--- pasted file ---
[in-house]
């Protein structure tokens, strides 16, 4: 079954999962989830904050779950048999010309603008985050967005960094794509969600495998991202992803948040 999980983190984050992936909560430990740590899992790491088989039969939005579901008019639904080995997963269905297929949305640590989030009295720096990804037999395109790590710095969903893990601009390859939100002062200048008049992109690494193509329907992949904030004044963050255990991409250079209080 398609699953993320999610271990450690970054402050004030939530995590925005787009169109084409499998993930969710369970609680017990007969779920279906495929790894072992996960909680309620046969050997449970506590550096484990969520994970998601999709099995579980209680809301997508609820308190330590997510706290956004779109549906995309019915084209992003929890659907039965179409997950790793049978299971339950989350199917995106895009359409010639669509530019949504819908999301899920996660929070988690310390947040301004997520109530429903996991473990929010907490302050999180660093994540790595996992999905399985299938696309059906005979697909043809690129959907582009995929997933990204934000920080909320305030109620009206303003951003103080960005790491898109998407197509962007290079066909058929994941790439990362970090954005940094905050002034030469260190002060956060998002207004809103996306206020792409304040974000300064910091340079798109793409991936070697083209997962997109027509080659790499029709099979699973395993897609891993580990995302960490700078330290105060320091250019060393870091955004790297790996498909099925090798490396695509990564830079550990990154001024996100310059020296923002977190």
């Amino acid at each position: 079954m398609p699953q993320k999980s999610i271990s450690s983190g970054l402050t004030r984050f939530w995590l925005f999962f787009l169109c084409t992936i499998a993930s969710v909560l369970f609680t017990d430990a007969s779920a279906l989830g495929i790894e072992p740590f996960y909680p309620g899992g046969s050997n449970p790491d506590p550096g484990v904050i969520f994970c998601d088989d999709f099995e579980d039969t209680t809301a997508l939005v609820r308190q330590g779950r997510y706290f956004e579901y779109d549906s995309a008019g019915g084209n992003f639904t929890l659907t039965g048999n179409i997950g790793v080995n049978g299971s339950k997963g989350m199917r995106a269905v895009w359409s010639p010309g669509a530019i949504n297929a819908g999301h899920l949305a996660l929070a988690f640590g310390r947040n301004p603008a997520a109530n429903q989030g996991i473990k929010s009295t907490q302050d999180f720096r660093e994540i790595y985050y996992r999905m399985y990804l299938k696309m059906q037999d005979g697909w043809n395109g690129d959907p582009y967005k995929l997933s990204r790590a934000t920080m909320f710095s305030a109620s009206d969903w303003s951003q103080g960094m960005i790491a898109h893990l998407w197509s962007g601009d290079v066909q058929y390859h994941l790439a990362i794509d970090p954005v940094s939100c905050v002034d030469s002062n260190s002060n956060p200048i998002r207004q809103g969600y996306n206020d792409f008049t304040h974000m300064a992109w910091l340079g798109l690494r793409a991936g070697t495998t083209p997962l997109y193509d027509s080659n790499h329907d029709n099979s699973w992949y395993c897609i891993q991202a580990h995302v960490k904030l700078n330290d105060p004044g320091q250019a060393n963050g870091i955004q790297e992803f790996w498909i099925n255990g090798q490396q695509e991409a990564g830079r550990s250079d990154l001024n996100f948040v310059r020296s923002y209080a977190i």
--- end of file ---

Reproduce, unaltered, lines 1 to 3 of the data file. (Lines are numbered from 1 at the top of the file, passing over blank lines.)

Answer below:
[in-house]
């Protein structure tokens, strides 16, 4: 079954999962989830904050779950048999010309603008985050967005960094794509969600495998991202992803948040 999980983190984050992936909560430990740590899992790491088989039969939005579901008019639904080995997963269905297929949305640590989030009295720096990804037999395109790590710095969903893990601009390859939100002062200048008049992109690494193509329907992949904030004044963050255990991409250079209080 398609699953993320999610271990450690970054402050004030939530995590925005787009169109084409499998993930969710369970609680017990007969779920279906495929790894072992996960909680309620046969050997449970506590550096484990969520994970998601999709099995579980209680809301997508609820308190330590997510706290956004779109549906995309019915084209992003929890659907039965179409997950790793049978299971339950989350199917995106895009359409010639669509530019949504819908999301899920996660929070988690310390947040301004997520109530429903996991473990929010907490302050999180660093994540790595996992999905399985299938696309059906005979697909043809690129959907582009995929997933990204934000920080909320305030109620009206303003951003103080960005790491898109998407197509962007290079066909058929994941790439990362970090954005940094905050002034030469260190002060956060998002207004809103996306206020792409304040974000300064910091340079798109793409991936070697083209997962997109027509080659790499029709099979699973395993897609891993580990995302960490700078330290105060320091250019060393870091955004790297790996498909099925090798490396695509990564830079550990990154001024996100310059020296923002977190």
């Amino acid at each position: 079954m398609p699953q993320k999980s999610i271990s450690s983190g970054l402050t004030r984050f939530w995590l925005f999962f787009l169109c084409t992936i499998a993930s969710v909560l369970f609680t017990d430990a007969s779920a279906l989830g495929i790894e072992p740590f996960y909680p309620g899992g046969s050997n449970p790491d506590p550096g484990v904050i969520f994970c998601d088989d999709f099995e579980d039969t209680t809301a997508l939005v609820r308190q330590g779950r997510y706290f956004e579901y779109d549906s995309a008019g019915g084209n992003f639904t929890l659907t039965g048999n179409i997950g790793v080995n049978g299971s339950k997963g989350m199917r995106a269905v895009w359409s010639p010309g669509a530019i949504n297929a819908g999301h899920l949305a996660l929070a988690f640590g310390r947040n301004p603008a997520a109530n429903q989030g996991i473990k929010s009295t907490q302050d999180f720096r660093e994540i790595y985050y996992r999905m399985y990804l299938k696309m059906q037999d005979g697909w043809n395109g690129d959907p582009y967005k995929l997933s990204r790590a934000t920080m909320f710095s305030a109620s009206d969903w303003s951003q103080g960094m960005i790491a898109h893990l998407w197509s962007g601009d290079v066909q058929y390859h994941l790439a990362i794509d970090p954005v940094s939100c905050v002034d030469s002062n260190s002060n956060p200048i998002r207004q809103g969600y996306n206020d792409f008049t304040h974000m300064a992109w910091l340079g798109l690494r793409a991936g070697t495998t083209p997962l997109y193509d027509s080659n790499h329907d029709n099979s699973w992949y395993c897609i891993q991202a580990h995302v960490k904030l700078n330290d105060p004044g320091q250019a060393n963050g870091i955004q790297e992803f790996w498909i099925n255990g090798q490396q695509e991409a990564g830079r550990s250079d990154l001024n996100f948040v310059r020296s923002y209080a977190i």